A pit bull visiting from Lakewood, Washington, that attacked a toy schnauzer as the smaller dog walked on a leash with his owner through a south Baker City neighborhood last month has been designated as a dangerous dog.
Police Chief Ray Duman said hearing officer Paula Sawyer issued the ruling after a Wednesday hearing on the matter.
Sawyer has served as hearing officer since the city established a dangerous dog ordinance in 2014.
Karen Spencer, 52, owner of the schnauzer, attended the hearing to tell her story about the Nov. 3 incident in which her 13-year-old dog Gizmo, was attacked by a large unleashed pit bull along Foothill Drive about 2 o’clock that afternoon.
The owner of the pit bull, Branden Baltzell, 24, of Lakewood, Washington, did not attend the hearing, Duman said. Baltzell also did not respond to calls from Spencer regarding the incident.
Duman said that as a result of Sawyer’s ruling, a written order will be forwarded to Lakewood. The city has an ordinance similar to Baker City’s regarding dangerous dogs that will require Baltzell to meet certain standards for protecting his own community if he keeps the dog.
And if he brings the dog back to Baker City, Baltzell will be required to follow the requirements of Baker City’s ordinance, which calls for, among other things, that the animal be kept inside or when outside that it be maintained within the boundaries of a 6-foot-tall fence. Baltzell also must maintain a minimum $100,000 liability insurance, have a microchip implanted in the animal and keep its rabies vaccination up to date.
If Baltzell fails to meet all requirements of the ordinance and brings the dog back to Baker City, he could be cited and the animal could potentially be seized, Duman said.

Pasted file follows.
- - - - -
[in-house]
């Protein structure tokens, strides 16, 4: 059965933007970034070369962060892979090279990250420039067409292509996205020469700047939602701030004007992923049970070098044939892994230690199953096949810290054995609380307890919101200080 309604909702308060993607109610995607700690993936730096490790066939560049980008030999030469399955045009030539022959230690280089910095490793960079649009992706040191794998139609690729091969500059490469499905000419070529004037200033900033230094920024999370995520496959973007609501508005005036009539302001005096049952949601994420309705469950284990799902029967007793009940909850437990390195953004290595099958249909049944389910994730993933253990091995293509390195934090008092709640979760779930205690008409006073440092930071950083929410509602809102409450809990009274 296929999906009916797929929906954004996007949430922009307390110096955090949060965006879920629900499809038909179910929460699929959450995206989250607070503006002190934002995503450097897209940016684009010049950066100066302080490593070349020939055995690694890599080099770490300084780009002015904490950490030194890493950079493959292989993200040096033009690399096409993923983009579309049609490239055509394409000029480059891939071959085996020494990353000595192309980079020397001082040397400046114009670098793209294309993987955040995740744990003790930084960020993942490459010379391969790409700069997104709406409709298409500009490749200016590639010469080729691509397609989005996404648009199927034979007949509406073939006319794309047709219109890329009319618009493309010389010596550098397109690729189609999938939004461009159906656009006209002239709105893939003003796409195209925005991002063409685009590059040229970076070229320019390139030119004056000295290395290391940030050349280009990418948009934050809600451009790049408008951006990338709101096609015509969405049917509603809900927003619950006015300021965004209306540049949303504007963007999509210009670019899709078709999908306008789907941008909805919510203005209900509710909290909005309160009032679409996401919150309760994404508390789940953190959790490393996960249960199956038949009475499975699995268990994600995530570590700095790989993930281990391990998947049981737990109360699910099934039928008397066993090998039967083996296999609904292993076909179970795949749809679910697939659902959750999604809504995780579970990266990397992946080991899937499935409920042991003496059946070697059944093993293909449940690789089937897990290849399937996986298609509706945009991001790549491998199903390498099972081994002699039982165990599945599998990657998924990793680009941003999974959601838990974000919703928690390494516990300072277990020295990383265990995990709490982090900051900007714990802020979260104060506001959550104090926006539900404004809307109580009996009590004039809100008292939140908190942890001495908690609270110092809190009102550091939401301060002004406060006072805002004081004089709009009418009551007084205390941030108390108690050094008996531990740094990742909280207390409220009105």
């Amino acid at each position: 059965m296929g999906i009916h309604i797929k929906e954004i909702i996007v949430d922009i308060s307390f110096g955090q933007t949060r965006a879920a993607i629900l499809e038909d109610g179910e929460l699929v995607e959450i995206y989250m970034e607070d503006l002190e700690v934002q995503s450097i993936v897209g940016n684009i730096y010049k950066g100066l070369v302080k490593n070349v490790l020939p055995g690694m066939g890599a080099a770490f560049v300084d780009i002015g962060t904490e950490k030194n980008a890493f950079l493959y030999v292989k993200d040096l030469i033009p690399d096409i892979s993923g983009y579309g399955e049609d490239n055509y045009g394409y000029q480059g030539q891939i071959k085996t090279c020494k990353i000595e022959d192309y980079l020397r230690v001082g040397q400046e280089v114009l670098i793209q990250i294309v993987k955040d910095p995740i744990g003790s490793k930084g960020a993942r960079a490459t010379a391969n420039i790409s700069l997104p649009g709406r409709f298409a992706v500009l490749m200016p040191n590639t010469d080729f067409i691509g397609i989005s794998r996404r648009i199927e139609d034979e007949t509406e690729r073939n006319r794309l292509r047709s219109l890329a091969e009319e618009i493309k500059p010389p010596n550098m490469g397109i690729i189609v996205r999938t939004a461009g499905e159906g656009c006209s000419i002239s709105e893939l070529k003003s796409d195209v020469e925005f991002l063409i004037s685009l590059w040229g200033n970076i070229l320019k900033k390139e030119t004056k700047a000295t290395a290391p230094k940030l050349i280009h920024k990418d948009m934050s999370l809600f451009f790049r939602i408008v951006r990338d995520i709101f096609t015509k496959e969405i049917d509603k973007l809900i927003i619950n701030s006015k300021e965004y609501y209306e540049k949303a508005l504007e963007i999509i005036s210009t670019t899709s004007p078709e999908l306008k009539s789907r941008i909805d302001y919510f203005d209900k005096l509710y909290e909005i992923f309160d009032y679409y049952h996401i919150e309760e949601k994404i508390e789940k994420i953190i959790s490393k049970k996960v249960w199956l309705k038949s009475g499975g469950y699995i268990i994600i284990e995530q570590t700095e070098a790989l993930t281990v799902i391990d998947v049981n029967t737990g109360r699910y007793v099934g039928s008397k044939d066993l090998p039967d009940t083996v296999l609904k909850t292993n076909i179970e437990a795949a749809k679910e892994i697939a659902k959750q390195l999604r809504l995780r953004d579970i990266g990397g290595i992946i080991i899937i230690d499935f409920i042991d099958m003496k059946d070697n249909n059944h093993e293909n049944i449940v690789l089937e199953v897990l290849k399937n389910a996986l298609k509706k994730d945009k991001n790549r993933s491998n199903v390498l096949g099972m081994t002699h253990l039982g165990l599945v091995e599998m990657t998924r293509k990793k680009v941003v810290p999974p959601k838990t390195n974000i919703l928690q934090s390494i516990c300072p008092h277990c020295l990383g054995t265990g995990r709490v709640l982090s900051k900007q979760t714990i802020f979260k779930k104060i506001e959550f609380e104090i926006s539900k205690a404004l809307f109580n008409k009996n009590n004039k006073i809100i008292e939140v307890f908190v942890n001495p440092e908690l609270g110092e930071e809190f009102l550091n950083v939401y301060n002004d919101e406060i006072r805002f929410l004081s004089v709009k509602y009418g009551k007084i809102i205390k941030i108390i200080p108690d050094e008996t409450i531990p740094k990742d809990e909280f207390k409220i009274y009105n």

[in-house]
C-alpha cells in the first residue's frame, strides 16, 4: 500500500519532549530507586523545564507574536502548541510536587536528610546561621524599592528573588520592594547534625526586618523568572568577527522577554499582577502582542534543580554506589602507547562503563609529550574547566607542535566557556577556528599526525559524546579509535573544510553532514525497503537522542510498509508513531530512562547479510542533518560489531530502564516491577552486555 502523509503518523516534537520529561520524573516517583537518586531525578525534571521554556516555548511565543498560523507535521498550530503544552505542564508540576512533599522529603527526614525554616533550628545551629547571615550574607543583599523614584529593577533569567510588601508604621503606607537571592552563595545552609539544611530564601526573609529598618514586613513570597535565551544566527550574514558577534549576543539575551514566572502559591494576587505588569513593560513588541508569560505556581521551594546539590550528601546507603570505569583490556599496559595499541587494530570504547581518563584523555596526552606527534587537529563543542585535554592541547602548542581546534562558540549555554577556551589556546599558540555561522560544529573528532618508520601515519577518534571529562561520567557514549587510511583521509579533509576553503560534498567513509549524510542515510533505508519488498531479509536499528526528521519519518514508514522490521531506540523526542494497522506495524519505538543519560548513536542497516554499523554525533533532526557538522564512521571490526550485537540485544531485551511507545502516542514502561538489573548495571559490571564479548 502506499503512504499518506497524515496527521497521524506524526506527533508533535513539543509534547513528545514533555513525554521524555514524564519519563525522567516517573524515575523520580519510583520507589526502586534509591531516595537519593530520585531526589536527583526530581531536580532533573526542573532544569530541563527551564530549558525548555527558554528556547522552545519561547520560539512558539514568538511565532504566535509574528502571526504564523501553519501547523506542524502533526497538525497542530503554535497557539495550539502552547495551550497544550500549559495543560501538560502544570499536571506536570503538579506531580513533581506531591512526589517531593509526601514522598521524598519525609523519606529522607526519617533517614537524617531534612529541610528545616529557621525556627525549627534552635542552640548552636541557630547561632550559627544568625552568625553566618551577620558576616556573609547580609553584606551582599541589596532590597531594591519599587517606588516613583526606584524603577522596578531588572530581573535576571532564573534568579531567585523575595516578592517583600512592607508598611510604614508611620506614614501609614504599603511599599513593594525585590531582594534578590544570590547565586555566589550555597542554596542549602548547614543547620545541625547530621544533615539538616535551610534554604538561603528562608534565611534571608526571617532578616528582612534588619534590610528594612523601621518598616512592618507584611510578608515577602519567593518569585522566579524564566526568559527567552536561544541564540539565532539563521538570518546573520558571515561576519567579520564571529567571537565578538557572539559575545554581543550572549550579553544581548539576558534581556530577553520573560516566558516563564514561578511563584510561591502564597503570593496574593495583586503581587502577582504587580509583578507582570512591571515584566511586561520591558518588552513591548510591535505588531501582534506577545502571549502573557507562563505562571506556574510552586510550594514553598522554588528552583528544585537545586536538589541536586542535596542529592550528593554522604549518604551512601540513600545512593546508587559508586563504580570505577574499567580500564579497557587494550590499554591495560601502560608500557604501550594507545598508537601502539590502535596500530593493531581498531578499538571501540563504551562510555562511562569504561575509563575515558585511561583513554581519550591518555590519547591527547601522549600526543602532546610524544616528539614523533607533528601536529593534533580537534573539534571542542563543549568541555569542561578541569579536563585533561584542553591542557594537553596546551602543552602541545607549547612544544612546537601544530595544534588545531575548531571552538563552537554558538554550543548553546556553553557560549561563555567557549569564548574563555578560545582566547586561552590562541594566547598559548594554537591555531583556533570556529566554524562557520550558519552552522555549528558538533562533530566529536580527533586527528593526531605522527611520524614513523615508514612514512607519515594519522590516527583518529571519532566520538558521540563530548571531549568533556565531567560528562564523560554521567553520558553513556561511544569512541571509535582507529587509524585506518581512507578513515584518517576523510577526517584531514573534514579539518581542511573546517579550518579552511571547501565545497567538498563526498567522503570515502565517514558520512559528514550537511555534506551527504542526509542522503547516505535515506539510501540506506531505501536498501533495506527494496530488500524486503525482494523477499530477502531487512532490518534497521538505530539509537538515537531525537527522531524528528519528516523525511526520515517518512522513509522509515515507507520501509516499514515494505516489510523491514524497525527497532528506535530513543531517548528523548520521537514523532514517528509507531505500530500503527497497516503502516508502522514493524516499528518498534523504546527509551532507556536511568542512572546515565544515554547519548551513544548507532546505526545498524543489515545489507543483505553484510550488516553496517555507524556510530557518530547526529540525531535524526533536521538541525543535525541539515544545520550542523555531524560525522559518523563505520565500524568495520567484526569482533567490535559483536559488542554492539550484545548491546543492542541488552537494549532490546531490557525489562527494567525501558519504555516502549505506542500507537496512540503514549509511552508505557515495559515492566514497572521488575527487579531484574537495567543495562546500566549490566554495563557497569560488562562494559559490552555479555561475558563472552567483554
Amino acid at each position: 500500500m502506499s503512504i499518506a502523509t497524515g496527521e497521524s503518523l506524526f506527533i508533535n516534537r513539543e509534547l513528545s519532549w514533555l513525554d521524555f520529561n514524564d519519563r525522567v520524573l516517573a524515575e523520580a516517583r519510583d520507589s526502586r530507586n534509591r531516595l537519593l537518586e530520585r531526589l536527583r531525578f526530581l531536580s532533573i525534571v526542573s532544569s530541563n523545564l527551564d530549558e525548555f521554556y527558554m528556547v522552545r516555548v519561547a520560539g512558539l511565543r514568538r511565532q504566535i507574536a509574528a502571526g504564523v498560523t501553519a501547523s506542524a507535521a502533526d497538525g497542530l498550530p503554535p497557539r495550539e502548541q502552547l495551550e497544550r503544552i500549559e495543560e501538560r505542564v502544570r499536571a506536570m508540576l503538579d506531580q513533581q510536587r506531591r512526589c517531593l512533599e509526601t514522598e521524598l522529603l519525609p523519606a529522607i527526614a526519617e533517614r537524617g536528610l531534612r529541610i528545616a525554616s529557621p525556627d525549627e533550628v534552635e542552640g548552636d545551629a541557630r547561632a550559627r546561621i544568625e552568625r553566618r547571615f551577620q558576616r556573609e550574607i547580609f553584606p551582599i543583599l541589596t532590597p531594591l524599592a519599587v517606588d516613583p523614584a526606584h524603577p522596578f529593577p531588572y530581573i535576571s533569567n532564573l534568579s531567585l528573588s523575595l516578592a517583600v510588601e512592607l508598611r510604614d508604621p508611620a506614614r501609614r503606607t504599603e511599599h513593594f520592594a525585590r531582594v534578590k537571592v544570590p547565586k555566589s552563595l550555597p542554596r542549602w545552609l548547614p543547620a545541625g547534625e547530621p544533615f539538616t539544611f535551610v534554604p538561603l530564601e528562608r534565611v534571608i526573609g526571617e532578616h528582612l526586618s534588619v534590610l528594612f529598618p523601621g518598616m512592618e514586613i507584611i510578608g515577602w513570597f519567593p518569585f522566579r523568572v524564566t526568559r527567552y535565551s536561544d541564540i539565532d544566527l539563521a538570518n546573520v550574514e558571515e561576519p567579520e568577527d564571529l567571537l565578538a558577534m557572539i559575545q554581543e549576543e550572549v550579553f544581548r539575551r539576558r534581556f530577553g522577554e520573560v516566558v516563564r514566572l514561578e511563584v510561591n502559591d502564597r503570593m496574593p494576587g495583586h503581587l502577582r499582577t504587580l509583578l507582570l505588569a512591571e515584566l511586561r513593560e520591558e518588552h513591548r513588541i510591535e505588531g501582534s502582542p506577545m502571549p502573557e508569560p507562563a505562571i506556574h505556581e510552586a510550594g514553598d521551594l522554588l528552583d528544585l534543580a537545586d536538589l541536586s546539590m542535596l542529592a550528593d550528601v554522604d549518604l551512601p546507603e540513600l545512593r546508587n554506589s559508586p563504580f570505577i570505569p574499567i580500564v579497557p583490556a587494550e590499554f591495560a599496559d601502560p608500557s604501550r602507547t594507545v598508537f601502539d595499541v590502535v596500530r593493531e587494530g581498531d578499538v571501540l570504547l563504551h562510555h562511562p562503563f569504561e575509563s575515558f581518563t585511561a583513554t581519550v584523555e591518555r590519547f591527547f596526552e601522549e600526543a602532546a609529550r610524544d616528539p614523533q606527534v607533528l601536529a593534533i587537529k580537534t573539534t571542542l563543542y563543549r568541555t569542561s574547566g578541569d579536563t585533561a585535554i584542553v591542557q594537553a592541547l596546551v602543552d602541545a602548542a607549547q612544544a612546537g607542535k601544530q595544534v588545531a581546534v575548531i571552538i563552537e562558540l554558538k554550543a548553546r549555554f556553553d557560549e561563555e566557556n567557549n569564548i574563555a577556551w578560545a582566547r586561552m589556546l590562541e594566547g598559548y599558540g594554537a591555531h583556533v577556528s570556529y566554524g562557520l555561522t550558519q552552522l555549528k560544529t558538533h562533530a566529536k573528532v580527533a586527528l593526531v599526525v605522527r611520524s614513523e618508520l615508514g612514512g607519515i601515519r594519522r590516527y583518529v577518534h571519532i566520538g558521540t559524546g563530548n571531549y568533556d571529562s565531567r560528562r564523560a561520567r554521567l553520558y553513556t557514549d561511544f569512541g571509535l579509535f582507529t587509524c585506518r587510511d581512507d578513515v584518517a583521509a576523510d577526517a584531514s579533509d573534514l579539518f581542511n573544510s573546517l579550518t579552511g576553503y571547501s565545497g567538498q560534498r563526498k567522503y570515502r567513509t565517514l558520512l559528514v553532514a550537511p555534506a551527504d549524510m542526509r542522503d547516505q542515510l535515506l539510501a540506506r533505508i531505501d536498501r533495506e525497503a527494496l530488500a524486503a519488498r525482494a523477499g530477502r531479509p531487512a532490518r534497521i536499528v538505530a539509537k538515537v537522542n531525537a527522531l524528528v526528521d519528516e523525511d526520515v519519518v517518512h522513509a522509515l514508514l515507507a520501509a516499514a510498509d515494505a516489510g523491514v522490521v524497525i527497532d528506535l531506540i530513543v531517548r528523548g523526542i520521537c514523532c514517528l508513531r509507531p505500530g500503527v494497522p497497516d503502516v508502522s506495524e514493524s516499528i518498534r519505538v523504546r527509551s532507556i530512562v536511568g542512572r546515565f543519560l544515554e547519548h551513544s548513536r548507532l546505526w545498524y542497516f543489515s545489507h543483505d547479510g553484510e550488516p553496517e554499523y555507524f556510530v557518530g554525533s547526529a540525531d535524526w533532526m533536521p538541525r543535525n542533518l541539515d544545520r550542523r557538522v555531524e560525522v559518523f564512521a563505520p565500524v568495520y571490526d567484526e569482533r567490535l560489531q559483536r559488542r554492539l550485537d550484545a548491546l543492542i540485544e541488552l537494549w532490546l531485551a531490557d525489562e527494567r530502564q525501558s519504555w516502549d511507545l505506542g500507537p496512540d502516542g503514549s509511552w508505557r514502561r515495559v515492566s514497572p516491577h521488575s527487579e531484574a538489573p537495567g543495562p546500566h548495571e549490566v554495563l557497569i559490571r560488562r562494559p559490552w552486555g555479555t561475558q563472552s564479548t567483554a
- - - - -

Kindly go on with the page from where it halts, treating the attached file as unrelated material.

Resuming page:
“It is the owner’s responsibility to follow the rules of this community,” Duman said.
Spencer said she was thrilled with the results of the hearing.
“I’m happy with the restrictions,” she said. “I hope they are adhered to.”
Gizmo, who was taken immediately to the Baker Animal Clinic after the attack in which the pit bull bit him in the left shoulder, belly and neck, has recovered.
Spencer said the veterinary bills totaled nearly $600. She does not plan to seek restitution from Baltzell because of the expense involved with no guarantee of recouping the expense, she said.
Sadly, after more than 25 years of walking almost daily through Baker City neighborhoods, she no longer feels safe and will not walk her two dogs in town again, she said.
She recently took Gizmo and her Italian greyhound, Bullet, out to Virtue Flat for a walk through the sagebrush.
In her initial call to Baker City Police, Spencer was told that officers could not take action against Baltzell because he would be taking his dog back to Washington.
Duman took another look at the dangerous dog ordinance, which was established in 2013 after 5-year-old Jordan Ryan was mauled to death by a pit bull. The chief, who has been leading the police department since July 1, found that the ordinance authorizes police to investigate all dog complaints and to proceed with further action if appropriate, including a hearing before Sawyer.
Spencer also took her concerns before the City Council in November.
And she has offered to serve as a hearing officer to substitute for Sawyer on cases in which Sawyer is not available or has a scheduling conflict.
She said City Manager Fred Warner Jr. assured her that Duman has met with his officers regarding how future dangerous dog complaints will be handled and the protocol specified in the ordinance.
“Hopefully we can turn this into a positive,” she said.